New Zealand Law Society - Lawyers Complaints Service: Strike off follows total failure to protect client

Lawyers Complaints Service: Strike off follows total failure to protect client

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Gerald George McKay has been struck off after he acted for a number of clients in a series of transactions involving strongly conflicted interests. One of the clients lost her home, her sole asset.

In [2014] NZLCDT 20, the New Zealand Lawyers and Conveyancers Disciplinary Tribunal found Mr McKay guilty of professional misconduct, stating that he had “let [his client] down abysmally”.

In 2007, the complainant, Ms H, had approached a mortgage broker and financial advisor, Mr I, to assist her and her partner refinance the house she had bought in June 1988.

The refinancing arrangement was to include repayment of mortgage arrears of about $2,000, and provide further funds for other creditors and to build a garage, for further fencing and for some renovations.

Mr I (who has since died) introduced Ms H to Mr McKay on 17 December 2007. Mr McKay accepted instructions to undertake the necessary work to affect the sale of her residential property to a company called JCR Developments Ltd (JCR). The company was effectively the vehicle of Mr J, who was its director.

Mr McKay had also represented Mr J in previous matters, although he was not Mr J’s primary solicitor. However he had acted for him in the entering by consent of a judgment debt against Mr J for $1.4 million.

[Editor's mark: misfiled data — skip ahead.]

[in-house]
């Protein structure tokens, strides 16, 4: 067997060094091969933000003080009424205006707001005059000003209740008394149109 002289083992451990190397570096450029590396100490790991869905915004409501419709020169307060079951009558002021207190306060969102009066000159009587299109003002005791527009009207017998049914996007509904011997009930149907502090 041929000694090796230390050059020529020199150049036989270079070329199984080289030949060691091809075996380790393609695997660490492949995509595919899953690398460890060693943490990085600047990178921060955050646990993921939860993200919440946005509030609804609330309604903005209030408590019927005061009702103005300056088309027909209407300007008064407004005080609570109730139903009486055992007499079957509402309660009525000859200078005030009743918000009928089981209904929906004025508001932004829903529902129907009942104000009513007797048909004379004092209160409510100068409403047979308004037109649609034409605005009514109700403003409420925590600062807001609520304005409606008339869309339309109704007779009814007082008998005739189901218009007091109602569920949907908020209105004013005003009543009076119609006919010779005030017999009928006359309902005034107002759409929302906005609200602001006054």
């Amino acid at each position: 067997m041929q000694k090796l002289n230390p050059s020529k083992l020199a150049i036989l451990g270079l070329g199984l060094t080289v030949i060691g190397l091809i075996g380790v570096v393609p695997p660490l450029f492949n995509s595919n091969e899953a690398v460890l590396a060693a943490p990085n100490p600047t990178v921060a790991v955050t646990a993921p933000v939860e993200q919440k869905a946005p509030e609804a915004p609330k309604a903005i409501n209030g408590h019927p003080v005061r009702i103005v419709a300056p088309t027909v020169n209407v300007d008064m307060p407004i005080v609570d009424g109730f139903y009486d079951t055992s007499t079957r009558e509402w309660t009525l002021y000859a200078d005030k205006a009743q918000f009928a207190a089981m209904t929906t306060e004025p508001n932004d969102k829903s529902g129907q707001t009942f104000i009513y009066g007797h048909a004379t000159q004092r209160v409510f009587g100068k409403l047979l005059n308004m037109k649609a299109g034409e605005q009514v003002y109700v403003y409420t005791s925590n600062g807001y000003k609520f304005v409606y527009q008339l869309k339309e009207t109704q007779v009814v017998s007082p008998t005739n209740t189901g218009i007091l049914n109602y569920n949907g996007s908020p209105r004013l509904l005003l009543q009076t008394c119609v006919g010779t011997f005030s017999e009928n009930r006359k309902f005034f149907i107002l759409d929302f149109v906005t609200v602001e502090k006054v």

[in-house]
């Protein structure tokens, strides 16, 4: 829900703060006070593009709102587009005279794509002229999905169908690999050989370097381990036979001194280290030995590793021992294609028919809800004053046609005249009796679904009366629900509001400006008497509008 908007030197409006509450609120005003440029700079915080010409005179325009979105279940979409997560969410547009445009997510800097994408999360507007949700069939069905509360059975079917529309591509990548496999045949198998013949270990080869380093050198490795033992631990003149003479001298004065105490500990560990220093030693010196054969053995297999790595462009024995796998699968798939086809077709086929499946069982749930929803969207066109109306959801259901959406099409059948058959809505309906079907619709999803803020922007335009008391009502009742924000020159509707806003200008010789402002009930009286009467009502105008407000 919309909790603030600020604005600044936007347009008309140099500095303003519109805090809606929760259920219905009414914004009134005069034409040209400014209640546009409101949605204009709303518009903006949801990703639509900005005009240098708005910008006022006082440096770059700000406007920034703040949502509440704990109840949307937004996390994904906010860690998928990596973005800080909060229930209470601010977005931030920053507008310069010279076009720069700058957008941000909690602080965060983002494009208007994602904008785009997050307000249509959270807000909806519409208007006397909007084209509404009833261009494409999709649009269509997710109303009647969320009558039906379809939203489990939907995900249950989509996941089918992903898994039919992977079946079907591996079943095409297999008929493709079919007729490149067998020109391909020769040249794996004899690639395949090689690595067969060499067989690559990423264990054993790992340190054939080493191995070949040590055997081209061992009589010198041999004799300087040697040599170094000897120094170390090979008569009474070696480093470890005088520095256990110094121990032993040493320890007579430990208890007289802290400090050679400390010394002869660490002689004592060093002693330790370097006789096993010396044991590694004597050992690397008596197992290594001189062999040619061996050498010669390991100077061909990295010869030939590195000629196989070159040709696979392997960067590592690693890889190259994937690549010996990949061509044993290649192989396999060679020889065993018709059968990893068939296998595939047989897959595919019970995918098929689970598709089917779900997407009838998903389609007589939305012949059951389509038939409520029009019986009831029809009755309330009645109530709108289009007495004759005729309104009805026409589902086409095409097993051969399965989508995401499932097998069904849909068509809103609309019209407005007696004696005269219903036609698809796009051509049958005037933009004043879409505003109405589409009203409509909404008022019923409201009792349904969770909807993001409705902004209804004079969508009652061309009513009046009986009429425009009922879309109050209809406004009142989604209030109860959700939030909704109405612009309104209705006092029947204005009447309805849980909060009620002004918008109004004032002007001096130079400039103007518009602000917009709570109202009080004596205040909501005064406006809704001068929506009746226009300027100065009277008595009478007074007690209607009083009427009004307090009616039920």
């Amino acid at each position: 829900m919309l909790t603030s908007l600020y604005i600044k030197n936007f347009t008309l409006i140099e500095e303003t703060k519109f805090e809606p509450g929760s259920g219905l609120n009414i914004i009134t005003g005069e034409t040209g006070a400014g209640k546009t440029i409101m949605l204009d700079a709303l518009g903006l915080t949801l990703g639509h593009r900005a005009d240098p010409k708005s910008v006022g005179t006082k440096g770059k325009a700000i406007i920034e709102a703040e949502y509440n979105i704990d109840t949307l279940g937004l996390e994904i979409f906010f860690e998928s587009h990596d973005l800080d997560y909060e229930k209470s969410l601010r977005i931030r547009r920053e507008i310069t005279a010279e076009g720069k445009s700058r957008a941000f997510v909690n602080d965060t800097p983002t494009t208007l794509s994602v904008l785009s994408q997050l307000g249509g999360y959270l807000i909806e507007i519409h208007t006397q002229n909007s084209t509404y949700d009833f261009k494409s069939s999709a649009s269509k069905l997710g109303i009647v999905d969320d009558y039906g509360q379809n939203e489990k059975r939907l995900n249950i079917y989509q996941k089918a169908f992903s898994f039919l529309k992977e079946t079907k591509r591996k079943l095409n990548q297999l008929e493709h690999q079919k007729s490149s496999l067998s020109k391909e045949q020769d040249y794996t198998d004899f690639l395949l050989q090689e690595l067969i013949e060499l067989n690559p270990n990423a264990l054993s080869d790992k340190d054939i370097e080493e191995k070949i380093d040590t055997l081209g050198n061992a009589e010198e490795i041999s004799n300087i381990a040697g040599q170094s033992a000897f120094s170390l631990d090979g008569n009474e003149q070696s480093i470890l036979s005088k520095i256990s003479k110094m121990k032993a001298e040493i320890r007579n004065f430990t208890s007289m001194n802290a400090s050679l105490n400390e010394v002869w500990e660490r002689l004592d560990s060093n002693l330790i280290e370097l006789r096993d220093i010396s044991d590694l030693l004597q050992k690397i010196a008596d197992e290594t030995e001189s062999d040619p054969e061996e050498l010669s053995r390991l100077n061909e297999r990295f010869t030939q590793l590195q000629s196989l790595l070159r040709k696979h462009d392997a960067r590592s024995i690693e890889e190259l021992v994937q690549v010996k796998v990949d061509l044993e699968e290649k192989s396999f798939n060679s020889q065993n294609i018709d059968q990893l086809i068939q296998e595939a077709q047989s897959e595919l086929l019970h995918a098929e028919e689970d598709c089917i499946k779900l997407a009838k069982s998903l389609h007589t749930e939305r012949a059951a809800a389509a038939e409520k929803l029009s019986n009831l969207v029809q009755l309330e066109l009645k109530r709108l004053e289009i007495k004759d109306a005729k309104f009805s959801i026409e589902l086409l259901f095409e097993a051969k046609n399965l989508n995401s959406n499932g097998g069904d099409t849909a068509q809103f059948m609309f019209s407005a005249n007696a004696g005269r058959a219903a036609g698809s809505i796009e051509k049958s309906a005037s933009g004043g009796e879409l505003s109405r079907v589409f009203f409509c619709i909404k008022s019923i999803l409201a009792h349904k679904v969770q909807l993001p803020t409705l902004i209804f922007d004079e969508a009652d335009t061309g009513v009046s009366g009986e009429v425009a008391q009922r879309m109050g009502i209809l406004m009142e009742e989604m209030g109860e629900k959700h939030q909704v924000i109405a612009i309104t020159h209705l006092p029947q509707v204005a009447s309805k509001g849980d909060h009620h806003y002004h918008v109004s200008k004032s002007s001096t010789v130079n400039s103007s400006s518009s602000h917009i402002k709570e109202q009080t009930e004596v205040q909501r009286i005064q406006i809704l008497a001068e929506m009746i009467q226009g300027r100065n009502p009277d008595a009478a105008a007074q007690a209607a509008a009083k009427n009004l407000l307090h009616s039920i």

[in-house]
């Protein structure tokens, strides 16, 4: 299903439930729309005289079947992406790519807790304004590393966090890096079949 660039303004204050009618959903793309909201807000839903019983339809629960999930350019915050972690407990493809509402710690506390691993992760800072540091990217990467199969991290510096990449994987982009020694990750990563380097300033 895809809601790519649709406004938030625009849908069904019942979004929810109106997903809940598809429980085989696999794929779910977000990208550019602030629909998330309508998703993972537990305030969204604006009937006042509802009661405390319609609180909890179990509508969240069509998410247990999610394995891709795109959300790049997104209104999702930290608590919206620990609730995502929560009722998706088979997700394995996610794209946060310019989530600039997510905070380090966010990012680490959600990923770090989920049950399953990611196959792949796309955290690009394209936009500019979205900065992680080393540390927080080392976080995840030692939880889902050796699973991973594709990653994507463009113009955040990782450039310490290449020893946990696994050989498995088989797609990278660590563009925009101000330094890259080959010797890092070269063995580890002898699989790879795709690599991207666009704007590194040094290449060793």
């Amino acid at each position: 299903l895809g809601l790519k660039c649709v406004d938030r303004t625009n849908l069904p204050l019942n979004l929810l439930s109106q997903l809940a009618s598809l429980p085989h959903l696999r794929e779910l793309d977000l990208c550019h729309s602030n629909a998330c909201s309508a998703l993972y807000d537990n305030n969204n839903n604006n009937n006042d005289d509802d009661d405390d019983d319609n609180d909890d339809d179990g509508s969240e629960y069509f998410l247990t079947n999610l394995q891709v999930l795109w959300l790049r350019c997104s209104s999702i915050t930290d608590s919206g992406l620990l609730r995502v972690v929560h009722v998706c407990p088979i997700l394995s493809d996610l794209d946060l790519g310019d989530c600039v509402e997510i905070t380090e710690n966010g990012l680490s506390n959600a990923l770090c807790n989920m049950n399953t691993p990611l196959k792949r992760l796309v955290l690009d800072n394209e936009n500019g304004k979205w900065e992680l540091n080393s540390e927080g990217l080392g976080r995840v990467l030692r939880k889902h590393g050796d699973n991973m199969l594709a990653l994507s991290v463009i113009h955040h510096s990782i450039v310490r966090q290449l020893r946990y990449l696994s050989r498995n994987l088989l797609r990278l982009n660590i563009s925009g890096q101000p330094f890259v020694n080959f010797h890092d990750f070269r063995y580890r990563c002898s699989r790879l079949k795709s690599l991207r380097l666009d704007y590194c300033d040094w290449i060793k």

Before the meeting with Mr McKay, Mr I obtained from Ms H two signed authorities to act as her agent in financial matters. Mr McKay later produced a document dated 17 December 2007 headed “Informed Consent” signed by Mr I as Ms H’s agent.

“This was a document never seen by Ms H, according to her, until she engaged the services of another lawyer to assist her in finding out how her home had subsequently been able to be sold,” the Tribunal noted.

It also said that it was apparent that Mr I also had an established relationship with Mr McKay.

The agreement for sale and purchase (which Mr McKay denies preparing) provided sale of the property to JCR at a fixed price of $172,500.

There was a special clause which provided that the vendor was to remain in possession of the property as a tenant and for an agreed rental to be paid. Another clause provided the vendor and her partner a right to buy back the property in two years’ time, or the first right of refusal should the purchaser wish to sell it at any time during those two years. Ms H signed the agreement.

In the meantime Mrs H and her partner were attempting to establish a savings record through Mr I’s agency in order that they may be able to refinance the purchase back of the property. They began paying $400 a week into an account Mr I controlled and Ms H’s evidence to the Tribunal was that $9,000 was paid to Mr I.

“This sum has never been traced or recovered by Ms H or her partner,” the Tribunal said.